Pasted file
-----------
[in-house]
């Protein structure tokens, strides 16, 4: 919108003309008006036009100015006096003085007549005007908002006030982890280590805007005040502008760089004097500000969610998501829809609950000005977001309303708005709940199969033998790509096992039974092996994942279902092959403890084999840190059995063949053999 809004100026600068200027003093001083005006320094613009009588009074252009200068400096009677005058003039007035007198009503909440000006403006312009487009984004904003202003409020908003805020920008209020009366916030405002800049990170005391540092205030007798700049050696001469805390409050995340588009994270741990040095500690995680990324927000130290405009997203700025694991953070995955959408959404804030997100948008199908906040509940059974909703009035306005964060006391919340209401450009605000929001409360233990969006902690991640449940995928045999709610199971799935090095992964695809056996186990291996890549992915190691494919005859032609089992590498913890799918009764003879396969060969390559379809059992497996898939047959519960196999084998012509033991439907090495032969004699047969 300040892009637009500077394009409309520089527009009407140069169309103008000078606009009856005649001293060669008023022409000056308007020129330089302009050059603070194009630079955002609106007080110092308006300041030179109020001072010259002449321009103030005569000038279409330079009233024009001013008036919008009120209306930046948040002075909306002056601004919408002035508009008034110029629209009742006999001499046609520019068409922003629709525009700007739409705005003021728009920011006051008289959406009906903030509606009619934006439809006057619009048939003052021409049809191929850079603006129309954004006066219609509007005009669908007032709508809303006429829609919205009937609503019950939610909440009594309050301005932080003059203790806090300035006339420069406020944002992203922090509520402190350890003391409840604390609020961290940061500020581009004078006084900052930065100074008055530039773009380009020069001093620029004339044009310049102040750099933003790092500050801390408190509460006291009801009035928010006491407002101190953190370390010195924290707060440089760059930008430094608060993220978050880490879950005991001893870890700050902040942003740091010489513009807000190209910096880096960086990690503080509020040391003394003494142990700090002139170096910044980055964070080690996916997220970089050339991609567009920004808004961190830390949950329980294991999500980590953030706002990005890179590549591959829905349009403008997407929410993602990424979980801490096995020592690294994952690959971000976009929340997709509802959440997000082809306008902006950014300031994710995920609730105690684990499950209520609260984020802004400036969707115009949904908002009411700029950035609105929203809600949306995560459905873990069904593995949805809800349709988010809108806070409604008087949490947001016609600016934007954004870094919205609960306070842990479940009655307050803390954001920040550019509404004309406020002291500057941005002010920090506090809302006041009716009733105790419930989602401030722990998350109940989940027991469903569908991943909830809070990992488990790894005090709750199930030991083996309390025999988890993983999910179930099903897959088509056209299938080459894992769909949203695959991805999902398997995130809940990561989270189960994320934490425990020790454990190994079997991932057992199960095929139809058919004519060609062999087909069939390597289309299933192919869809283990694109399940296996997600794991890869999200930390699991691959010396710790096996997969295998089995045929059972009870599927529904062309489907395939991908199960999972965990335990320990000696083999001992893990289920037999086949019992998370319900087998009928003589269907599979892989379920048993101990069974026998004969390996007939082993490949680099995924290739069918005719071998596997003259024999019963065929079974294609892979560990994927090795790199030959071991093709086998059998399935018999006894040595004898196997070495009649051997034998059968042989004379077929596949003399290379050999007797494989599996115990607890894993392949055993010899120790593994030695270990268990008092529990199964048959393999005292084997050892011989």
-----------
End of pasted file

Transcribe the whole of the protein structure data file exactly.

[in-house]
């Protein structure tokens, strides 16, 4: 919108003309008006036009100015006096003085007549005007908002006030982890280590805007005040502008760089004097500000969610998501829809609950000005977001309303708005709940199969033998790509096992039974092996994942279902092959403890084999840190059995063949053999 809004100026600068200027003093001083005006320094613009009588009074252009200068400096009677005058003039007035007198009503909440000006403006312009487009984004904003202003409020908003805020920008209020009366916030405002800049990170005391540092205030007798700049050696001469805390409050995340588009994270741990040095500690995680990324927000130290405009997203700025694991953070995955959408959404804030997100948008199908906040509940059974909703009035306005964060006391919340209401450009605000929001409360233990969006902690991640449940995928045999709610199971799935090095992964695809056996186990291996890549992915190691494919005859032609089992590498913890799918009764003879396969060969390559379809059992497996898939047959519960196999084998012509033991439907090495032969004699047969 300040892009637009500077394009409309520089527009009407140069169309103008000078606009009856005649001293060669008023022409000056308007020129330089302009050059603070194009630079955002609106007080110092308006300041030179109020001072010259002449321009103030005569000038279409330079009233024009001013008036919008009120209306930046948040002075909306002056601004919408002035508009008034110029629209009742006999001499046609520019068409922003629709525009700007739409705005003021728009920011006051008289959406009906903030509606009619934006439809006057619009048939003052021409049809191929850079603006129309954004006066219609509007005009669908007032709508809303006429829609919205009937609503019950939610909440009594309050301005932080003059203790806090300035006339420069406020944002992203922090509520402190350890003391409840604390609020961290940061500020581009004078006084900052930065100074008055530039773009380009020069001093620029004339044009310049102040750099933003790092500050801390408190509460006291009801009035928010006491407002101190953190370390010195924290707060440089760059930008430094608060993220978050880490879950005991001893870890700050902040942003740091010489513009807000190209910096880096960086990690503080509020040391003394003494142990700090002139170096910044980055964070080690996916997220970089050339991609567009920004808004961190830390949950329980294991999500980590953030706002990005890179590549591959829905349009403008997407929410993602990424979980801490096995020592690294994952690959971000976009929340997709509802959440997000082809306008902006950014300031994710995920609730105690684990499950209520609260984020802004400036969707115009949904908002009411700029950035609105929203809600949306995560459905873990069904593995949805809800349709988010809108806070409604008087949490947001016609600016934007954004870094919205609960306070842990479940009655307050803390954001920040550019509404004309406020002291500057941005002010920090506090809302006041009716009733105790419930989602401030722990998350109940989940027991469903569908991943909830809070990992488990790894005090709750199930030991083996309390025999988890993983999910179930099903897959088509056209299938080459894992769909949203695959991805999902398997995130809940990561989270189960994320934490425990020790454990190994079997991932057992199960095929139809058919004519060609062999087909069939390597289309299933192919869809283990694109399940296996997600794991890869999200930390699991691959010396710790096996997969295998089995045929059972009870599927529904062309489907395939991908199960999972965990335990320990000696083999001992893990289920037999086949019992998370319900087998009928003589269907599979892989379920048993101990069974026998004969390996007939082993490949680099995924290739069918005719071998596997003259024999019963065929079974294609892979560990994927090795790199030959071991093709086998059998399935018999006894040595004898196997070495009649051997034998059968042989004379077929596949003399290379050999007797494989599996115990607890894993392949055993010899120790593994030695270990268990008092529990199964048959393999005292084997050892011989």